So, it came to no surprise for my dad to find me at the top of a 30-foot tree swinging back and forth. My little eight-year-old brain didn't realize that the branch could break and I could get hurt. I just thought it was fun to be up so high.

My cousin was also hanging upside down from another branch of the same tree, at about ten feet below me. Her mother also noticed us at the same time my dad did.

About that time a strong gust of wind came over the tree. I could hear the leaves starting to rattle and the tree beginning to sway heavily. I remember my dad's voice over the wind yell, "Hey, hold on tightly." So I did. The next thing I know, I heard my cousin screaming at the top of her lungs, and the next moment lying flat on the ground. She had fallen out of the tree.

My dad later told me why she fell and I did not. Apparently, when her mother felt the gust of wind, she yelled out, "Tammy, don't fall!" And she did fall.

My dad then explained to me that the mind will have a very difficult time processing a negative image. In order for my cousin to process the command of not falling, her nine-year-old brain had to first imagine falling, then try to tell the brain not to do what it just imagined. Whereas, my eight-year-old brain instantly had an internal image of me hanging on tightly.

This concept is especially useful when you are attempting to break a habit or set a goal. You can't visualize not doing something.

When I was thirteen years old, I played for my junior high school football team. I tried so hard to be good, but I just couldn't get it together at that age. I remember hearing the words run through my head as I was running out for a pass, "Don't drop it!" Naturally, I dropped the ball.

My coaches were not skilled enough to teach us proper "self-talk." They just thought some kids could catch and others couldn't. I'll never make it pro, but I'm now a pretty good Sunday afternoon football player, because all my internal dialogue is positive and encourages me to win.

Here is a very easy demonstration to teach your kids and your friends the power of a toxic vocabulary. Ask them to hold a pen or pencil. Hand it to them. Now, say to them, "Okay, try to drop the pencil." Observe what they do.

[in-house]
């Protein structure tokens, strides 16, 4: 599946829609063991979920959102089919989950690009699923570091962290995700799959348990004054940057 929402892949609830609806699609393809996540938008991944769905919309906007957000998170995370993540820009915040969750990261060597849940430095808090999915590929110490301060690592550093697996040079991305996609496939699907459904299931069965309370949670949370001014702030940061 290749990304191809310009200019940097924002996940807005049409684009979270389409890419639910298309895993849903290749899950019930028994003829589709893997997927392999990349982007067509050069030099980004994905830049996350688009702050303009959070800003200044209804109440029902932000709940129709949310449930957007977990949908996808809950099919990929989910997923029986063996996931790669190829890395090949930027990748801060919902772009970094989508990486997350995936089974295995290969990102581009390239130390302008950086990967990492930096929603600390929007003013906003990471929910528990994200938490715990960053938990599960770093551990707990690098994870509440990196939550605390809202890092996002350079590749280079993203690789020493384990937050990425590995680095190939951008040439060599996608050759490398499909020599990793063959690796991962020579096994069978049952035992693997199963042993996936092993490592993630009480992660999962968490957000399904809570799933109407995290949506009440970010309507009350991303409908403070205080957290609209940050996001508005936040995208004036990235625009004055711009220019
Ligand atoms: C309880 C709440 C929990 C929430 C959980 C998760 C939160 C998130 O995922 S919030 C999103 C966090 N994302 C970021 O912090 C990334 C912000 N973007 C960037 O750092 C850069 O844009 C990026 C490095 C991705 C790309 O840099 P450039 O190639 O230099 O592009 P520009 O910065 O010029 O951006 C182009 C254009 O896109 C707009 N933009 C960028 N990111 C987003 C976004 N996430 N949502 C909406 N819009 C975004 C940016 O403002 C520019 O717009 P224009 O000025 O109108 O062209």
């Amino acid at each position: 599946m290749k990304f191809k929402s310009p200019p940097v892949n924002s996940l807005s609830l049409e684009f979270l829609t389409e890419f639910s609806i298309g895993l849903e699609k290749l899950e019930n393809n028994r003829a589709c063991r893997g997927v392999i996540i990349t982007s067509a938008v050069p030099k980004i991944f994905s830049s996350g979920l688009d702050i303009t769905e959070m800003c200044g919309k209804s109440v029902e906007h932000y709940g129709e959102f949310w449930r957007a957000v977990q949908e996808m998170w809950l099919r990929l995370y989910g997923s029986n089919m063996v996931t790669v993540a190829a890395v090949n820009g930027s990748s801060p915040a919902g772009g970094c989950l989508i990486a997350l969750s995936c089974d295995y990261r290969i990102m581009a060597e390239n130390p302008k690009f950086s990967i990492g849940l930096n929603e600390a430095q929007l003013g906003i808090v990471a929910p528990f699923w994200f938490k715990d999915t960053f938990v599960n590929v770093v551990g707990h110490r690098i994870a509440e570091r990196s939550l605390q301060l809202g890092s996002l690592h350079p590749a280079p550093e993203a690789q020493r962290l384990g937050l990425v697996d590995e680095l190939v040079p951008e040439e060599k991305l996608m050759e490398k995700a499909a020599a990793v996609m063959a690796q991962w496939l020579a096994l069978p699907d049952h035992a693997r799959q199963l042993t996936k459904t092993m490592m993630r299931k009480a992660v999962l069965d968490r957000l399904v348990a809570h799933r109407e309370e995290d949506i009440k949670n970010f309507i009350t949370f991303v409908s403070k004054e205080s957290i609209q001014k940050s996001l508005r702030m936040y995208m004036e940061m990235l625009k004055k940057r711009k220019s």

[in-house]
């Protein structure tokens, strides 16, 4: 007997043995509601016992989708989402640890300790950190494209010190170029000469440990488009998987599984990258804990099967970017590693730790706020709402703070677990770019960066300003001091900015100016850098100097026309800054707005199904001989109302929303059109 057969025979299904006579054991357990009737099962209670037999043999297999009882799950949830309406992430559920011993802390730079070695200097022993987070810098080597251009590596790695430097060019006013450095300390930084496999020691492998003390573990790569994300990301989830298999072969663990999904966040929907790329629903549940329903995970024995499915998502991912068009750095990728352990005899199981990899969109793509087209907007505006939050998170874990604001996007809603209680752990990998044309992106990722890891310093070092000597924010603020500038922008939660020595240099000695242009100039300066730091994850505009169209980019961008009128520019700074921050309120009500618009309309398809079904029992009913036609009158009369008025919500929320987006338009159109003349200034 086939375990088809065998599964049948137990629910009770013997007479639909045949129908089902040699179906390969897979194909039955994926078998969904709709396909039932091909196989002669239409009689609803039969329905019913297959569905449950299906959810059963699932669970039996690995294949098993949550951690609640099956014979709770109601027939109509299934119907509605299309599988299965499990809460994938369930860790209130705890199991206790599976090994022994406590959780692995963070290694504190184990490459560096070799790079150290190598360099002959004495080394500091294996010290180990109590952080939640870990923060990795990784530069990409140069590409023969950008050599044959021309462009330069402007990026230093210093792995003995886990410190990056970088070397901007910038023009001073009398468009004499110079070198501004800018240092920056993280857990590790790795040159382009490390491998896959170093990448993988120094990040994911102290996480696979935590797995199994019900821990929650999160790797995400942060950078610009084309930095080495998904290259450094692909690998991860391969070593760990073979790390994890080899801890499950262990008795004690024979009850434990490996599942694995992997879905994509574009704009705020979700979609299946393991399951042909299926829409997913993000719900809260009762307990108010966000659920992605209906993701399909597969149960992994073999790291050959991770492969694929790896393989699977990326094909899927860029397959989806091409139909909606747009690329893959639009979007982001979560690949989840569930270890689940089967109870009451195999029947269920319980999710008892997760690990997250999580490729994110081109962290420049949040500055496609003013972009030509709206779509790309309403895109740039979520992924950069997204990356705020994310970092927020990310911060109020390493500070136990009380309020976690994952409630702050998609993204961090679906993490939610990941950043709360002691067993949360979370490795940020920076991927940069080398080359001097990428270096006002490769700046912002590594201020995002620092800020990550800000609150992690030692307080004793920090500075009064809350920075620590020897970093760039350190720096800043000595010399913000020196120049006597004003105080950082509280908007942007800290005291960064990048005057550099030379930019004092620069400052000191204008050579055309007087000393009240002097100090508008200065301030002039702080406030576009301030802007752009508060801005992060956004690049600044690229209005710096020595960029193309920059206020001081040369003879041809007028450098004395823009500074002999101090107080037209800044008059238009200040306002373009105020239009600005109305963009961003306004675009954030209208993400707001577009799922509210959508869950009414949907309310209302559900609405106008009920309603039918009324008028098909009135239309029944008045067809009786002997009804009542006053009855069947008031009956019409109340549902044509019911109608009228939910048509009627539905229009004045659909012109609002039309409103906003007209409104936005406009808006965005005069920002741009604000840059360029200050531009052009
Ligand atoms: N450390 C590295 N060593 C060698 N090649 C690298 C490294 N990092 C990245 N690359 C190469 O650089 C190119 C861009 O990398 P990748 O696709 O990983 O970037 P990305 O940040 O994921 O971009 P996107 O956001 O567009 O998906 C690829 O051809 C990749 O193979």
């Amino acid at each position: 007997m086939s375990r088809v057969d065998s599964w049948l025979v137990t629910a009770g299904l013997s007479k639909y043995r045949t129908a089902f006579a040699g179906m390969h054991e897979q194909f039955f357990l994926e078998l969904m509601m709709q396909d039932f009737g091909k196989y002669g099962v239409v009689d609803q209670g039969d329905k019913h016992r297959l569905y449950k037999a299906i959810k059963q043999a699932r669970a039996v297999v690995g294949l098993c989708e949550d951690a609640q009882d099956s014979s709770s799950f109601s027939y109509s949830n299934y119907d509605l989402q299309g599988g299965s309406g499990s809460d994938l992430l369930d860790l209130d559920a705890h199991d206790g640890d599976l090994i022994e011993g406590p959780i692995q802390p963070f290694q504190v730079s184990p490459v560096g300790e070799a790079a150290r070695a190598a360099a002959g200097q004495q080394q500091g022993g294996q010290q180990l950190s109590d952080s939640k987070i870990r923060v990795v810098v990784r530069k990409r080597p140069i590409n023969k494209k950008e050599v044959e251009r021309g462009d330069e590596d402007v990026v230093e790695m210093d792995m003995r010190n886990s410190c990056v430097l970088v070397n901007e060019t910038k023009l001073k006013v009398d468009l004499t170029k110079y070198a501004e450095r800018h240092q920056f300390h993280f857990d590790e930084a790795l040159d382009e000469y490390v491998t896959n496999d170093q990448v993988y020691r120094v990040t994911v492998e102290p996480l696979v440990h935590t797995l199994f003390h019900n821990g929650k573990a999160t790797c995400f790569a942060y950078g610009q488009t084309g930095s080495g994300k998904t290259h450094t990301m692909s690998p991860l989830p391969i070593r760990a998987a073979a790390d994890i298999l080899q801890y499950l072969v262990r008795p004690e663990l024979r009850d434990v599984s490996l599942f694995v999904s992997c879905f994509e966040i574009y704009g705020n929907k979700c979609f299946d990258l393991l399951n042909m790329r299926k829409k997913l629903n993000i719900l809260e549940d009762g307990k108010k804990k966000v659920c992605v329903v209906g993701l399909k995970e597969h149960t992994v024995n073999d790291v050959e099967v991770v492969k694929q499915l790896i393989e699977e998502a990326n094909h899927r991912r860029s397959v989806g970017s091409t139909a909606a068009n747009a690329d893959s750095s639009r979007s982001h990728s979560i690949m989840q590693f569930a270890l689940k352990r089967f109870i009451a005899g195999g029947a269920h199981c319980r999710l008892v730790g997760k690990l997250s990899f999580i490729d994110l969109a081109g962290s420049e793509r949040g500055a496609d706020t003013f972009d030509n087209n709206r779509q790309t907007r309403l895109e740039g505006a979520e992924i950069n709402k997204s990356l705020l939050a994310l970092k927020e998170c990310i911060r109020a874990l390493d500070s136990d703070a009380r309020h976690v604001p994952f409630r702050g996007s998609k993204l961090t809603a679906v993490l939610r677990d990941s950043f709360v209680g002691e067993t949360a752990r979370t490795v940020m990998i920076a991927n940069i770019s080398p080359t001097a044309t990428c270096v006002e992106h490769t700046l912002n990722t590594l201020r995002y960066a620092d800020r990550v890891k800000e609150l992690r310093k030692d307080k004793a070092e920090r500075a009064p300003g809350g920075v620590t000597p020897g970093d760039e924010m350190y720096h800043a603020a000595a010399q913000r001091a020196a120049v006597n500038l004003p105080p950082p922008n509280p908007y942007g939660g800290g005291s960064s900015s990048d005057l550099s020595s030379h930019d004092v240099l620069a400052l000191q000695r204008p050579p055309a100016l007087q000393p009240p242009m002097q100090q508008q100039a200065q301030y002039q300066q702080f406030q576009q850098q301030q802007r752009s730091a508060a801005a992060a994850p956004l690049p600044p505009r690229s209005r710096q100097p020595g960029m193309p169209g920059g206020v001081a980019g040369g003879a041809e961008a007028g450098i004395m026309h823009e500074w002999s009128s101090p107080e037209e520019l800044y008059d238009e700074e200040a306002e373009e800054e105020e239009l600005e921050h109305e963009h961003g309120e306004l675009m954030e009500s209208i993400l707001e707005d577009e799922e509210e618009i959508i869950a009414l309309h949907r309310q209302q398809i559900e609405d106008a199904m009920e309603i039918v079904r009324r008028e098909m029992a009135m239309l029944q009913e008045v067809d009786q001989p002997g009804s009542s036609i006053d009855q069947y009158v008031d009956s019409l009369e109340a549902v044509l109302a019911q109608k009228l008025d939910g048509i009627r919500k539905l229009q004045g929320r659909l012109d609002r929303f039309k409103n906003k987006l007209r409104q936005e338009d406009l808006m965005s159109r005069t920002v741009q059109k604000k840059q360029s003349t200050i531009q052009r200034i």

Most would release their hands and watch the pencil hit the floor. You respond, "You weren't paying attention. I said “try” to drop the pencil. Now please do it again." Now they would pick up the pencil and seem to be in excruciating pain while their hand tries but fails to drop the pencil.

The point is made.

If you tell your brain you will "give it a try," you are actually telling your brain “to fail”. I have a "no try" rule in my house and with everyone I interact with. Either people will do it or they won't. You will never hear the words "I'll try" come out of my mouth unless I'm teaching this concept. So remove the word "try" from your vocabulary.

My dad also told me that psychologists claim it takes seventeen positive statements to offset one negative statement. I have no idea if it is true, but the logic holds true.

Ask yourself how many compliments you give yourself daily versus how many criticisms. I know you are talking to yourself all day long. We all have internal voices that give us direction. So, are you giving yourself the 17:1 ratio or are you short-charging yourself with toxic self-talk like, "I'm fat. Nobody likes me. I'll try this diet. I'm not good enough. I'm so stupid. I'm broke, etc. etc."

Here is a list of toxic vocabulary words. Watch out when you or other people use them.

But: Negates any words that are stated before it.

Try: Presupposes failure.

If: Presupposes that you may not.

Might: It does nothing definite. It leaves options for your listener.

Would have / Should have: Draws attention to things that didn't actually happen.

Could Have: Draws attention to things that didn't actually happen but the person tries to take credit as if it did happen.

Can't / Don't: These words force the listener to focus on exactly the opposite of what you want. This is a classic mistake that parents and coaches make without knowing the damage this linguistic error can cause.